Question: Who is Jerry Jones? — Amanda S.
Yours is a question I’ve mulled over many a moonlit night since that wildcatting Arkansasan seized control of “America’s Team” in 1989.
We know the broad strokes: fellow plays football at the “University” of Arkansas, graduates to a VP-ship in his daddy’s firm, borrows cash from his father-in-law to strike out on his own business or two, and follows failures by borrowing heavily to enter the oil speculation game. He has the confidence to take the wild risks necessary for success thanks to his sharing that most special of qualities possessed by revered entrepreneurs.
When his gambles pay off big, he’s soon enjoying a level of wealth sufficient to assure that for the remainder of his time on earth, if he so chooses, he can treat everyday existence as a mere burden-less plaything. So that’s what he does.
Who is Jerral Wayne Jones? To the (inferior) outside world, the owner and chief architect of the Cowboys Footballing Consortium is the not-quite-natural face of today’s Dallas, for better and for worse. He and his clan are our royal family (having supplanted the Hunts), time and again demanding tribute from their humble and hapless subjects.
While King Jerry’s early reign showered abundant blessings upon our city (namely, three Superb Owl championships), in recent years he’s gone the way of King George III — his madness growing steadily as his days are increasingly preoccupied with counting the ever-growing mass of his repetitive-concussion-based revenue and lording over the construction of his latter-day Versailles. It’s been 20 years, as of this very day, since his boys clad in blue and silver last held aloft that metallic football on a stick.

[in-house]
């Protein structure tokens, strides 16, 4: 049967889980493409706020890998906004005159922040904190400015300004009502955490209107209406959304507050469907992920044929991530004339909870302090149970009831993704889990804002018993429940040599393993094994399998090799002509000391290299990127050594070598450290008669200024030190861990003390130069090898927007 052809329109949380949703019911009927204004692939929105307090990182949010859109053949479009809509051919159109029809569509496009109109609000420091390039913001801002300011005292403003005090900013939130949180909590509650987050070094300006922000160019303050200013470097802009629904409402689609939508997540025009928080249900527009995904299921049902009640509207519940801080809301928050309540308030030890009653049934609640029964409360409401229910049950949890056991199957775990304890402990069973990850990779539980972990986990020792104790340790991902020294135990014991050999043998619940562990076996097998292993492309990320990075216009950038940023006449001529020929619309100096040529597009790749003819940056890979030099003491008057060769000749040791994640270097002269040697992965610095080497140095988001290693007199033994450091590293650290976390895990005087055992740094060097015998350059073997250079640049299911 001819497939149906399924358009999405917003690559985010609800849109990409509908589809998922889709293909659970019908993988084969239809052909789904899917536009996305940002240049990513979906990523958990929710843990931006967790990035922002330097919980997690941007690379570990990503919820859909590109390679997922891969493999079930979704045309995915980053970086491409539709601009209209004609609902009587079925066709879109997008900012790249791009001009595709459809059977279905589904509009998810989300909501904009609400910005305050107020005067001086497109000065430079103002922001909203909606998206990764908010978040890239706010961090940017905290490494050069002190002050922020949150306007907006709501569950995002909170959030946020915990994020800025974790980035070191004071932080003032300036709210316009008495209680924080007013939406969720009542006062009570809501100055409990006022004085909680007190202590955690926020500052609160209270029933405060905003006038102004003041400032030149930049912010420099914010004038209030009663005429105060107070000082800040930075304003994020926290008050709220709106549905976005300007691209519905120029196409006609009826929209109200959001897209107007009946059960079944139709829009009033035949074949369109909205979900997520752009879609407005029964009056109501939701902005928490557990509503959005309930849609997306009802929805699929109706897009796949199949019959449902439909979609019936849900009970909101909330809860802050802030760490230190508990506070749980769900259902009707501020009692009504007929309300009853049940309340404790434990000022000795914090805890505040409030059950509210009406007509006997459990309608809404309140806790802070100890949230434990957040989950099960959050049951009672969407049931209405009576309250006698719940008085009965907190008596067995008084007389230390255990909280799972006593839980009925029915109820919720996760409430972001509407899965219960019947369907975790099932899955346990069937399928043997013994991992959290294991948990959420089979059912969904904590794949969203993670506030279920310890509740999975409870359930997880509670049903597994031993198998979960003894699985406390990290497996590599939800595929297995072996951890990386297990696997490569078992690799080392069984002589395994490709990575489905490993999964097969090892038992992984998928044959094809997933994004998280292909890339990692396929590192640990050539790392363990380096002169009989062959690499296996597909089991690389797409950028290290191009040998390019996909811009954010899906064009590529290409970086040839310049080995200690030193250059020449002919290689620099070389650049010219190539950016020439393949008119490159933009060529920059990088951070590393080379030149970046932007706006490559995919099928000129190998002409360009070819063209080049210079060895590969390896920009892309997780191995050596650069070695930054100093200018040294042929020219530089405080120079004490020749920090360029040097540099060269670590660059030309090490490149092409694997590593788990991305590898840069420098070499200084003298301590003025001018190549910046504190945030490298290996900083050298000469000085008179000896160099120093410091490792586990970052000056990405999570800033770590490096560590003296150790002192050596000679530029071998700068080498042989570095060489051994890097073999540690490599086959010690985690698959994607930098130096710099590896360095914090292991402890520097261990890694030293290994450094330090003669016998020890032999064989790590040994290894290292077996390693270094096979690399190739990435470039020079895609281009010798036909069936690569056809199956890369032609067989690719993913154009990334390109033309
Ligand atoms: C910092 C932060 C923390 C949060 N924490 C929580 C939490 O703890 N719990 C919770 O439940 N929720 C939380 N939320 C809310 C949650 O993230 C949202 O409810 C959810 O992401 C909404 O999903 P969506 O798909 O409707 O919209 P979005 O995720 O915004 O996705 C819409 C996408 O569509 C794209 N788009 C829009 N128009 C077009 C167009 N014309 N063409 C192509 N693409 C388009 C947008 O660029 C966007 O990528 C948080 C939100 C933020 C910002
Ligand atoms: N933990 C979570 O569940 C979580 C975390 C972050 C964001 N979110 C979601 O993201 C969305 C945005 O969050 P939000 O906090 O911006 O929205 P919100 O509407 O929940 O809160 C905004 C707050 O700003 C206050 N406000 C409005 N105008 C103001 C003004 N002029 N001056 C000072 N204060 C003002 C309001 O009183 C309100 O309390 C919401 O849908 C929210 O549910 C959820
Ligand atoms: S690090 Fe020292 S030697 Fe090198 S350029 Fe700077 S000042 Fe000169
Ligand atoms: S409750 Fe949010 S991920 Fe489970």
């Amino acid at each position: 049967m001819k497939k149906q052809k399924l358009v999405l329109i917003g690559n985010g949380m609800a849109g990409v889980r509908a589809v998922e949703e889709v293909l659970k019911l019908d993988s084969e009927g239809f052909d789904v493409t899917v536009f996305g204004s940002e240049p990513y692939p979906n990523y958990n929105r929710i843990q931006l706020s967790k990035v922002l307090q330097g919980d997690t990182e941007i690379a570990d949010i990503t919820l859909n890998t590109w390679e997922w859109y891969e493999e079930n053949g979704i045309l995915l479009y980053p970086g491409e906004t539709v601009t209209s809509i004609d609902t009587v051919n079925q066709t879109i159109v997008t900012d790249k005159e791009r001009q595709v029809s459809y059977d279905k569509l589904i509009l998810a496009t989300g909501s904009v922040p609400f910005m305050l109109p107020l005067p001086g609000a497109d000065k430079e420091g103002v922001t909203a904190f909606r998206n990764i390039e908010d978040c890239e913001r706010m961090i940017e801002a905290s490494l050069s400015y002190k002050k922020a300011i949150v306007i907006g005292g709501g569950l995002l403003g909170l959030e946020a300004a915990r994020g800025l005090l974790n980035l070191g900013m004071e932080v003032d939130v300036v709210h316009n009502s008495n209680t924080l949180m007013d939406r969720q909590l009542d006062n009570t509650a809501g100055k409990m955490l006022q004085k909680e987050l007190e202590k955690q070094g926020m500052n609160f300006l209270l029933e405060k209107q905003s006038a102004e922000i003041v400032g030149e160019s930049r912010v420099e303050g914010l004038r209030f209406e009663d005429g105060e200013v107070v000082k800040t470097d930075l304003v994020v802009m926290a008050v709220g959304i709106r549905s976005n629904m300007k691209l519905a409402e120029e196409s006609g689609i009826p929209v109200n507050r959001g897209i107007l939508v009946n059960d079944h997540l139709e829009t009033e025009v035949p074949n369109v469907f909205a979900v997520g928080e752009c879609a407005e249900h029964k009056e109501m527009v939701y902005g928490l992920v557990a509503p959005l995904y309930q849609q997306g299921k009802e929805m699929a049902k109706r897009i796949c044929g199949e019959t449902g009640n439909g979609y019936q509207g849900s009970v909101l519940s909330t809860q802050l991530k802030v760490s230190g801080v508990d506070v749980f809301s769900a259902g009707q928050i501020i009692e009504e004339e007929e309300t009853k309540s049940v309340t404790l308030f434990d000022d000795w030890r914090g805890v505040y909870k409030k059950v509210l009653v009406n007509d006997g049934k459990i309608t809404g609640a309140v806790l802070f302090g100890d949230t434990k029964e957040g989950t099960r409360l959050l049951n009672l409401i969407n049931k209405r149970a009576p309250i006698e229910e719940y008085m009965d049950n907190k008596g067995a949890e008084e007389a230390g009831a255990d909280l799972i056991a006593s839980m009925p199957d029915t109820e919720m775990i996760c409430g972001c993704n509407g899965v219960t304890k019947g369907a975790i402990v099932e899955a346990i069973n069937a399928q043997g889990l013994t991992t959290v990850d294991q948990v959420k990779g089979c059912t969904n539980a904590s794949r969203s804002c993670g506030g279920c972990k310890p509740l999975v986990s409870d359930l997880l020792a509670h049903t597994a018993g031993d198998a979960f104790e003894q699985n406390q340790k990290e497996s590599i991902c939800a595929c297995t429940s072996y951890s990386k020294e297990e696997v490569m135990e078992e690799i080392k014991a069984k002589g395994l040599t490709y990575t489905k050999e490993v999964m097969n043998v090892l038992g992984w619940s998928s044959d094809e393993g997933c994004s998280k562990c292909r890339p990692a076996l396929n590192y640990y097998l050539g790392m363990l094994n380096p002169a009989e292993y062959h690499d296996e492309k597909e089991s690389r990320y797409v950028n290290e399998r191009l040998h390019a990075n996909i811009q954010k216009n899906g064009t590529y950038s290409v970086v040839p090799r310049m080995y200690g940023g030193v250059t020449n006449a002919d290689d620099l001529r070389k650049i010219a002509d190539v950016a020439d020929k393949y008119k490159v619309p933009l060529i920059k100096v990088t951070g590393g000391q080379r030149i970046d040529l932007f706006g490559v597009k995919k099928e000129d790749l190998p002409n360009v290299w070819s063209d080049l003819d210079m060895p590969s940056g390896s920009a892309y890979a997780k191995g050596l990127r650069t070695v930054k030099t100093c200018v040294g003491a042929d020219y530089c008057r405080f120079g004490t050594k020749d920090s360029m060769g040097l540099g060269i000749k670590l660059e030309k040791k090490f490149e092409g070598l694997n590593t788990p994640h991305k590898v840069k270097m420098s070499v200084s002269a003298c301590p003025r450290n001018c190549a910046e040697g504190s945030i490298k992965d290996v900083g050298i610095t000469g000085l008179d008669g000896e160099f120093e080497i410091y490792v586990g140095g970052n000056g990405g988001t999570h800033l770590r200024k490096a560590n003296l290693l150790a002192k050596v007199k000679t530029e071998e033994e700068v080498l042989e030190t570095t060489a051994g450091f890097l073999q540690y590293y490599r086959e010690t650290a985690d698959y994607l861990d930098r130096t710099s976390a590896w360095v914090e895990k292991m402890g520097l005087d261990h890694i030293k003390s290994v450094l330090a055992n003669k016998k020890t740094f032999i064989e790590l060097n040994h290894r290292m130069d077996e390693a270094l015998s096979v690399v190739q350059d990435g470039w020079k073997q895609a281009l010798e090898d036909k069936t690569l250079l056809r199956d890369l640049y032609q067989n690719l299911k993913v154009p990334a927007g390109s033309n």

Without further ado, I arrive now at the crux of this week’s sermon, carefully considered and infinitely well reasoned as my ruminations ever are. To paraphrase that dandy Tom Jefferson, “When a long train of losses and playoff debacles, pursuing invariably the same Object evinces a design to reduce the people under absolute Mediocrity, it is their right, it is their duty, to throw off such Ownership, and to provide new General Management for their future security.”
That there is the case for a revolution, friends. What brave soul shall step forward to shoulder the tasks of serving as the George Washington of this noble cause? I’d do it (and am abundantly well-qualified to the task), but as you are aware, I prefer to pass my Sundays in watching water polo.
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Sic semper NFL,
John Neely Bryan is founder of the city of Dallas and an expert on all matters. For advice, to have a dispute adjudicated, or seeking wisdom on any of a myriad of topics, firstname.lastname@example.org.